But support for Portland’s resolution also poured in from around the country. One of the most heartening was a MoveOn.org petition initiated by the national Climate Parents organization, thanking the Portland school board for passing its resolution. Climate Parents delivered more than 1,000 signatures to the school board members, with comments like this one from Christopher Lowe, parent of a Portland high school student: “The board has taken absolutely the right action in standing up for the truth and for teaching the truth. You have my backing and gratitude for acting as you have. . . . You have set a powerful example to Portland Public Schools students and Portlanders at large of how to do good public service.”

A few years back, a group of students from Swarthmore College traveled to Kayford Mountain in West Virginia to spend time with Larry Gibson. An inspiring activist, Gibson refused to bow to the coal companies that wanted to obliterate the mountain where he lived in order to strip the coal seams below. Gibson told his story to the students, but he also warned them that if they didn’t do anything when they returned to Swarthmore, they had wasted his time. These students launched Swarthmore Mountain Justice, which led the first campaign demanding that a college divest from fossil fuels. Their effort launched a global campaign and opened an important front in the battle for climate justice. Rethinking Schools believes that the struggle to bring climate justice curriculum into schools is every bit as significant as the divestment movement. Future activists are in school today. But there are few policies in place that require schools to address students’ need to understand our climate emergency’s causes, consequences, and possible solutions.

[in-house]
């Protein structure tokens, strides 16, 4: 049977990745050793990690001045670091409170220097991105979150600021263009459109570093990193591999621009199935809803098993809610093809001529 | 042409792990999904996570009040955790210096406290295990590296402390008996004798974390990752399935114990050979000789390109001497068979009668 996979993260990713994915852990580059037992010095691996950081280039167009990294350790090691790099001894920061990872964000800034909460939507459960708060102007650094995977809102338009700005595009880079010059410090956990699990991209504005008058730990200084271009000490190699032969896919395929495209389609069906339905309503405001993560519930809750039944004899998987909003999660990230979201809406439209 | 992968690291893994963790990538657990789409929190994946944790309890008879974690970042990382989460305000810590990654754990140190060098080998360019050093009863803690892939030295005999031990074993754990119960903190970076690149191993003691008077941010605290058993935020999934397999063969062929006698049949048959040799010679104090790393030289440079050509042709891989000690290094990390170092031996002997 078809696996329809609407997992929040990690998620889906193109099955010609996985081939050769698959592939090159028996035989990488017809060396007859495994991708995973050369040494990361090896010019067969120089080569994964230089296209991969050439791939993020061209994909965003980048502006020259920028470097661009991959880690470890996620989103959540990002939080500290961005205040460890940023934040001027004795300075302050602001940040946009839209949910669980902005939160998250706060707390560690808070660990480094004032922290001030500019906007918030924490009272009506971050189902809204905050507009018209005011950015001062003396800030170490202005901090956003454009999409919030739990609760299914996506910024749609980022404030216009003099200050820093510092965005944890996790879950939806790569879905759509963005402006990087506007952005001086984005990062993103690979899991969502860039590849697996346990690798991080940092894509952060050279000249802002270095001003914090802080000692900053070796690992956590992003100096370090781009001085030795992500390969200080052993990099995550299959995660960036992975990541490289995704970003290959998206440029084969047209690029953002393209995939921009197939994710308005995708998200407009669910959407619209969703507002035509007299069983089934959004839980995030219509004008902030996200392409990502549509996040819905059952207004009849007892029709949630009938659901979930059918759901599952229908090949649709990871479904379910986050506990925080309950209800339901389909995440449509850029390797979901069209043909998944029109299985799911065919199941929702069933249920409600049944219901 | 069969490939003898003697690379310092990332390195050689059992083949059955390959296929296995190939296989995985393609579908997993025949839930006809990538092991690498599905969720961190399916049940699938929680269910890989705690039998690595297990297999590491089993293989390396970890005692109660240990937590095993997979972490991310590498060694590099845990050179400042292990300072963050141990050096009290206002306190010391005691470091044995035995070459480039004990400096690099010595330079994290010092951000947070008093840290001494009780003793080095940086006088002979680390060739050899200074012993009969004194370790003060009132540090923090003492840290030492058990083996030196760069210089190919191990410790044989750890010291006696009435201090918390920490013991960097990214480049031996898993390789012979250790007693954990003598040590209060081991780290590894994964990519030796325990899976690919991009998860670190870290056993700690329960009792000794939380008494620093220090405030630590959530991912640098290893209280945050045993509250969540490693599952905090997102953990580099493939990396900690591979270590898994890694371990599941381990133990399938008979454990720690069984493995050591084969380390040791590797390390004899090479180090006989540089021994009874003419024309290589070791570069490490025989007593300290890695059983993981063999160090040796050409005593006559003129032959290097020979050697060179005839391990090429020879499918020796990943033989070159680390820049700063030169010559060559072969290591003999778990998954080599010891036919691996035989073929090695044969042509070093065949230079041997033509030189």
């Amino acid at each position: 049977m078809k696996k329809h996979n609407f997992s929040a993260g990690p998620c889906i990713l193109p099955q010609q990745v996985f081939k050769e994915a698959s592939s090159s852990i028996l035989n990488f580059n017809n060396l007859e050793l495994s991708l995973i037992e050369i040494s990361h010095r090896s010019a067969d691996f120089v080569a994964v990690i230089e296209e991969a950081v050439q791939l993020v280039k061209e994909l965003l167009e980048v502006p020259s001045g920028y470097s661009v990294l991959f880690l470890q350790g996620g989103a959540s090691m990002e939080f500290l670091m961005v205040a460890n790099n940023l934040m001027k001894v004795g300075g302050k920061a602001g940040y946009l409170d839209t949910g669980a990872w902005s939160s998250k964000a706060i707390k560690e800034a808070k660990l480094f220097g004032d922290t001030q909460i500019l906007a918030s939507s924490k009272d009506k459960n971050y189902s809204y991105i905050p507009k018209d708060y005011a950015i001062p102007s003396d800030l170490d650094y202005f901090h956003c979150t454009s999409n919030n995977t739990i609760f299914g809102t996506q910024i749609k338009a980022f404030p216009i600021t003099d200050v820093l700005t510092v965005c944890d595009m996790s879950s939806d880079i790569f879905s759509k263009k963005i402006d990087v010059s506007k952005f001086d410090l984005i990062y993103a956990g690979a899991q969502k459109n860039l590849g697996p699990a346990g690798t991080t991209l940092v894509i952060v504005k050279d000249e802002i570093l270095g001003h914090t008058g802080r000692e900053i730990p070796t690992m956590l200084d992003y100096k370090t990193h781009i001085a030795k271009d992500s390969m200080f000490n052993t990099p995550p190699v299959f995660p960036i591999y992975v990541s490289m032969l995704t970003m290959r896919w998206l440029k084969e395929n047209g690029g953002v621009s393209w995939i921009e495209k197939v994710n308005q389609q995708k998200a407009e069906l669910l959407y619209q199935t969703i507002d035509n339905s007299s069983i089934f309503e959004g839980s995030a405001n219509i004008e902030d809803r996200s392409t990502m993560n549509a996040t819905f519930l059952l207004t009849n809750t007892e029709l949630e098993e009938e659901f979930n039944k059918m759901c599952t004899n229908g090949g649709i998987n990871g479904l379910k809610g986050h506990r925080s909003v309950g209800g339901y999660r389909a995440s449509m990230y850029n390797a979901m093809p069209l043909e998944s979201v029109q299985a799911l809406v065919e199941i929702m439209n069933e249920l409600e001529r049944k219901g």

There are materials at our website for educators, parents, school board members, students, and community activists who want schools to live up to the imperative of dealing with one of the most challenging issues of our time. Help us build this national effort. ◼